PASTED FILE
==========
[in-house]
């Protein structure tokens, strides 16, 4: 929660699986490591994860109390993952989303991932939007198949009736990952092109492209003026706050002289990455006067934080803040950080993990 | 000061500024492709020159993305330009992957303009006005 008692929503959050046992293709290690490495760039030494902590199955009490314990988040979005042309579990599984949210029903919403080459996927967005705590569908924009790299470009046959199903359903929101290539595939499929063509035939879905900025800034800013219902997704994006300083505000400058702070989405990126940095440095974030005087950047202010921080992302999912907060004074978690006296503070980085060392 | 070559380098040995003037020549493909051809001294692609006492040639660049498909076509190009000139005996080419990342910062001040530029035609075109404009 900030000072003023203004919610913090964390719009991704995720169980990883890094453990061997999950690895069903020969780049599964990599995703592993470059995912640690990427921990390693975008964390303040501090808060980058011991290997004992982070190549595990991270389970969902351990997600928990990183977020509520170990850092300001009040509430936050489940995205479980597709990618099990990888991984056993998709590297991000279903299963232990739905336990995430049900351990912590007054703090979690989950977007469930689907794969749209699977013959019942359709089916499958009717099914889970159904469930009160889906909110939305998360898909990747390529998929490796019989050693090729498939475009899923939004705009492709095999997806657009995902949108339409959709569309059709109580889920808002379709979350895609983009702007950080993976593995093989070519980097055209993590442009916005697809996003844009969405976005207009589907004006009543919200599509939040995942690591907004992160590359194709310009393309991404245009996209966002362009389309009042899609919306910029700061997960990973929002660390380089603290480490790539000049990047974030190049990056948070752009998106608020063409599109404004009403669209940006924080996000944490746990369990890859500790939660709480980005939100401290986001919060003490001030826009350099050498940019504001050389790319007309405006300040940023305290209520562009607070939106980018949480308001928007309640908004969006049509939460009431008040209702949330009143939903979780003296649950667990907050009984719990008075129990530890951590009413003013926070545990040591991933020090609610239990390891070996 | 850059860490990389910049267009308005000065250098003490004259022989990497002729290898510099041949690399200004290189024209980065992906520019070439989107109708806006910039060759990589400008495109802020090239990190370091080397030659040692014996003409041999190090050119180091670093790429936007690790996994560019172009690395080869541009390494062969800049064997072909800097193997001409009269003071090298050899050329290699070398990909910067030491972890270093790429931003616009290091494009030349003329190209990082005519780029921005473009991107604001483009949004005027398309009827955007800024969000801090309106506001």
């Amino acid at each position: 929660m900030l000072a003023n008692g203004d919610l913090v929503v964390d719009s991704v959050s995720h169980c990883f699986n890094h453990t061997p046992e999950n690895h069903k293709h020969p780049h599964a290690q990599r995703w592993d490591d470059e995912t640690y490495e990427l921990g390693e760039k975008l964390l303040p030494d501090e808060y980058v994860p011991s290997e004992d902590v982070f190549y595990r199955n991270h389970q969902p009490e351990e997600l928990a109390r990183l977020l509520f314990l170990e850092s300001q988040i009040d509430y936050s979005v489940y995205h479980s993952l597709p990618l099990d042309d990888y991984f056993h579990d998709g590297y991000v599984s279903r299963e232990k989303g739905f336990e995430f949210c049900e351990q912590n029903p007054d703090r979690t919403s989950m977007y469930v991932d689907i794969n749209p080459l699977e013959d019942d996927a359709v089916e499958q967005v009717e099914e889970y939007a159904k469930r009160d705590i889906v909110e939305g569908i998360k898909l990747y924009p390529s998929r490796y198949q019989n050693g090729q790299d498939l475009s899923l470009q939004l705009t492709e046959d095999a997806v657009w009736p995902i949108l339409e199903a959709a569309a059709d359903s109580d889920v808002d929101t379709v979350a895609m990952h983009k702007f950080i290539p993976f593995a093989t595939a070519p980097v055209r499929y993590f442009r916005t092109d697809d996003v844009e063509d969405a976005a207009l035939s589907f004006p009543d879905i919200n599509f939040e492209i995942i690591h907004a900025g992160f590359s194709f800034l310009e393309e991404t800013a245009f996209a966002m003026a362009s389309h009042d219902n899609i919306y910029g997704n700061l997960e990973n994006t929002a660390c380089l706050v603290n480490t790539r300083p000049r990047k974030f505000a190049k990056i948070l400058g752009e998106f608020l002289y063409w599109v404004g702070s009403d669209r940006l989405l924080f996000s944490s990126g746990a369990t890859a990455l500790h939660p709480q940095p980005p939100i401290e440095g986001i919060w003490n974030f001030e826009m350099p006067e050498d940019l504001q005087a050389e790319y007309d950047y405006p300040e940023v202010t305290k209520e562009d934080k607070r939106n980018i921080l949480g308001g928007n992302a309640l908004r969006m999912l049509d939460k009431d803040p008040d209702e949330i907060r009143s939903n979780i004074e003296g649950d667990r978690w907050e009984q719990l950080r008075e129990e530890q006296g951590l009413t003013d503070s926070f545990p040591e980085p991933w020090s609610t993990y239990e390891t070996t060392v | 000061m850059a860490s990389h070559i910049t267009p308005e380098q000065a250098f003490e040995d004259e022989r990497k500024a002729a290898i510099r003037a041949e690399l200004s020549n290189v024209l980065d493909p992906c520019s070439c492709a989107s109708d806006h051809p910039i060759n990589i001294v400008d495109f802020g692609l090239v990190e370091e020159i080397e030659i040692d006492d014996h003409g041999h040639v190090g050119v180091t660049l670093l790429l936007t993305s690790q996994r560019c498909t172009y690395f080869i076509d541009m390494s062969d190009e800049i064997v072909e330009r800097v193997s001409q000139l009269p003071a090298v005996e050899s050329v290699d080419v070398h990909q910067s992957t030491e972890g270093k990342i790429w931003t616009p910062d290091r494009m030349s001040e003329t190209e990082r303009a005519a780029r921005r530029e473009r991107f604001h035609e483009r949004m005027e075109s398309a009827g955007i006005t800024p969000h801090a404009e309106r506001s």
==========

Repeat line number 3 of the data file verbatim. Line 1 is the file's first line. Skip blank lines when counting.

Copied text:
């Amino acid at each position: 929660m900030l000072a003023n008692g203004d919610l913090v929503v964390d719009s991704v959050s995720h169980c990883f699986n890094h453990t061997p046992e999950n690895h069903k293709h020969p780049h599964a290690q990599r995703w592993d490591d470059e995912t640690y490495e990427l921990g390693e760039k975008l964390l303040p030494d501090e808060y980058v994860p011991s290997e004992d902590v982070f190549y595990r199955n991270h389970q969902p009490e351990e997600l928990a109390r990183l977020l509520f314990l170990e850092s300001q988040i009040d509430y936050s979005v489940y995205h479980s993952l597709p990618l099990d042309d990888y991984f056993h579990d998709g590297y991000v599984s279903r299963e232990k989303g739905f336990e995430f949210c049900e351990q912590n029903p007054d703090r979690t919403s989950m977007y469930v991932d689907i794969n749209p080459l699977e013959d019942d996927a359709v089916e499958q967005v009717e099914e889970y939007a159904k469930r009160d705590i889906v909110e939305g569908i998360k898909l990747y924009p390529s998929r490796y198949q019989n050693g090729q790299d498939l475009s899923l470009q939004l705009t492709e046959d095999a997806v657009w009736p995902i949108l339409e199903a959709a569309a059709d359903s109580d889920v808002d929101t379709v979350a895609m990952h983009k702007f950080i290539p993976f593995a093989t595939a070519p980097v055209r499929y993590f442009r916005t092109d697809d996003v844009e063509d969405a976005a207009l035939s589907f004006p009543d879905i919200n599509f939040e492209i995942i690591h907004a900025g992160f590359s194709f800034l310009e393309e991404t800013a245009f996209a966002m003026a362009s389309h009042d219902n899609i919306y910029g997704n700061l997960e990973n994006t929002a660390c380089l706050v603290n480490t790539r300083p000049r990047k974030f505000a190049k990056i948070l400058g752009e998106f608020l002289y063409w599109v404004g702070s009403d669209r940006l989405l924080f996000s944490s990126g746990a369990t890859a990455l500790h939660p709480q940095p980005p939100i401290e440095g986001i919060w003490n974030f001030e826009m350099p006067e050498d940019l504001q005087a050389e790319y007309d950047y405006p300040e940023v202010t305290k209520e562009d934080k607070r939106n980018i921080l949480g308001g928007n992302a309640l908004r969006m999912l049509d939460k009431d803040p008040d209702e949330i907060r009143s939903n979780i004074e003296g649950d667990r978690w907050e009984q719990l950080r008075e129990e530890q006296g951590l009413t003013d503070s926070f545990p040591e980085p991933w020090s609610t993990y239990e390891t070996t060392v | 000061m850059a860490s990389h070559i910049t267009p308005e380098q000065a250098f003490e040995d004259e022989r990497k500024a002729a290898i510099r003037a041949e690399l200004s020549n290189v024209l980065d493909p992906c520019s070439c492709a989107s109708d806006h051809p910039i060759n990589i001294v400008d495109f802020g692609l090239v990190e370091e020159i080397e030659i040692d006492d014996h003409g041999h040639v190090g050119v180091t660049l670093l790429l936007t993305s690790q996994r560019c498909t172009y690395f080869i076509d541009m390494s062969d190009e800049i064997v072909e330009r800097v193997s001409q000139l009269p003071a090298v005996e050899s050329v290699d080419v070398h990909q910067s992957t030491e972890g270093k990342i790429w931003t616009p910062d290091r494009m030349s001040e003329t190209e990082r303009a005519a780029r921005r530029e473009r991107f604001h035609e483009r949004m005027e075109s398309a009827g955007i006005t800024p969000h801090a404009e309106r506001s």